Connect with us

Hi, what are you looking for?


Raid Your Parents’ Closet and Keep What You Find: The Twenty-Year Cycle

Photo by Miguel Hochleitner. This file is licensed under the Creative Commons Attribution-Share Alike 4.0 International license. The image has been cropped and compressed.

Roar writer Kiren Graziano discusses the twenty-year cycle and its role in the recent resurgence of early 2000s fashion trends.

If you’ve been paying attention to fashion trends over the last couple of years, you will have noticed one thing in particular; the early 2000s have come back in full swing. From the bright colours to the low-rise everything, fashion in the 2020s is extremely influenced by the trends of the early noughties. This is what’s called the twenty-year rule. Trends emerge cyclically, and 2020s fashion exemplifies just that.

Mini Skirts and Low Rise Jeans

The resurgence of the mini skirt typifies the twenty-year rule. This piece was a staple of any early 2000s outfit. It was part of every mean girl’s uniform in Y2K films and a staple of fashion at the time. The early 2000s were marked by this piece, but the trend didn’t start here. It was seen on 80s icons like Cyndi Lauper and, before then, on supermodel Twiggy in the 60s. 

English designer Mary Quant and French designer André Courrèges are most commonly accredited with the advent of the mini skirt in the early 1960s. In this era, the mini skirt was a new trend in fashion, and it snowballed with Yves Saint Laurent launching a line of minis and Paco Rabanne doing the same. The mini skirt cemented itself as a moment in fashion.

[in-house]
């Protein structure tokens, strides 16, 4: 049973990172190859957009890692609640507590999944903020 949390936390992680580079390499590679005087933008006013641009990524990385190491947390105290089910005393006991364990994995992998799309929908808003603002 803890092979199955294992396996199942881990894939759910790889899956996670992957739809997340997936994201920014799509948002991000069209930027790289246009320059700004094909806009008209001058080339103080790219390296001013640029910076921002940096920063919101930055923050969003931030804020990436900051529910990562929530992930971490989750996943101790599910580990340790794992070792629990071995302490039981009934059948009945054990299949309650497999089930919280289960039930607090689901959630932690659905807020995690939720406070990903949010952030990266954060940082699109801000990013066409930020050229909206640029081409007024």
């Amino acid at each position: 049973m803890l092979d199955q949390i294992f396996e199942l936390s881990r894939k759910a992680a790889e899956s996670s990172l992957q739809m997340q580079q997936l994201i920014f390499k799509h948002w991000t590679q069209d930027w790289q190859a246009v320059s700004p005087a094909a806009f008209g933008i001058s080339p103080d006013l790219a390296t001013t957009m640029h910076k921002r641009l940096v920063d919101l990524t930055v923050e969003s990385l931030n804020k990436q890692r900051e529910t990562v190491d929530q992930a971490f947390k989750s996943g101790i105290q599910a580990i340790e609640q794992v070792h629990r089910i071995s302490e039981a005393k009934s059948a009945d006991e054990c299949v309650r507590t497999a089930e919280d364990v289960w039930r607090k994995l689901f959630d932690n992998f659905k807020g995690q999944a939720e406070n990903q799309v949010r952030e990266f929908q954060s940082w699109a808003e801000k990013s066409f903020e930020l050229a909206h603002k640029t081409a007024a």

Today, it has been given a new life. Miu Miu’s 2022 Spring Summer collection shows that these tiny skirts are back in. From the runway to Urban Outfitters, and even to SHEIN, there has been a clear renaissance of the mini. The twenty-year cycle has worked its magic on this fashion staple. 

Another trend that has come back into style is wearing low-rise jeans. Much of this return can be attributed to celebrities of today, with Bella Hadid’s streetwear being highly reminiscent of Christina Aguilera’s low-rise looks in the early 2000s. This is yet again an early noughties style that has seen a resurgence twenty years later, following the cycle perfectly. 

Bright Colours, Blocking, and Patterns

Loud shades and colour blocking have returned to the fashion scene in the 2020s. This trend can easily be traced back through fashion history, following the twenty-year cycle of course. 

In the early 2000s, bright colours and colour blocking were all the rage. Celebrities like Paris Hilton and films like “Jawbreaker” solidified this trend at the time. People weren’t afraid of contrasting colours, as opposed to the 2010s when much more muted tones took the lead.

Such colours were an absolute must in Y2K fashion. Yet, when thinking about this trend, for many of us the first decade that comes to mind is the 80s. In this era of fashion, the designer Claude Montana gained a lot of leeway in the industry. His use of bold colours and colour blocking defined much of fashion in the 80s. These high saturation fashion moments trickled down into everyday life; as can be seen in the Jane Fonda workout tapes of the time.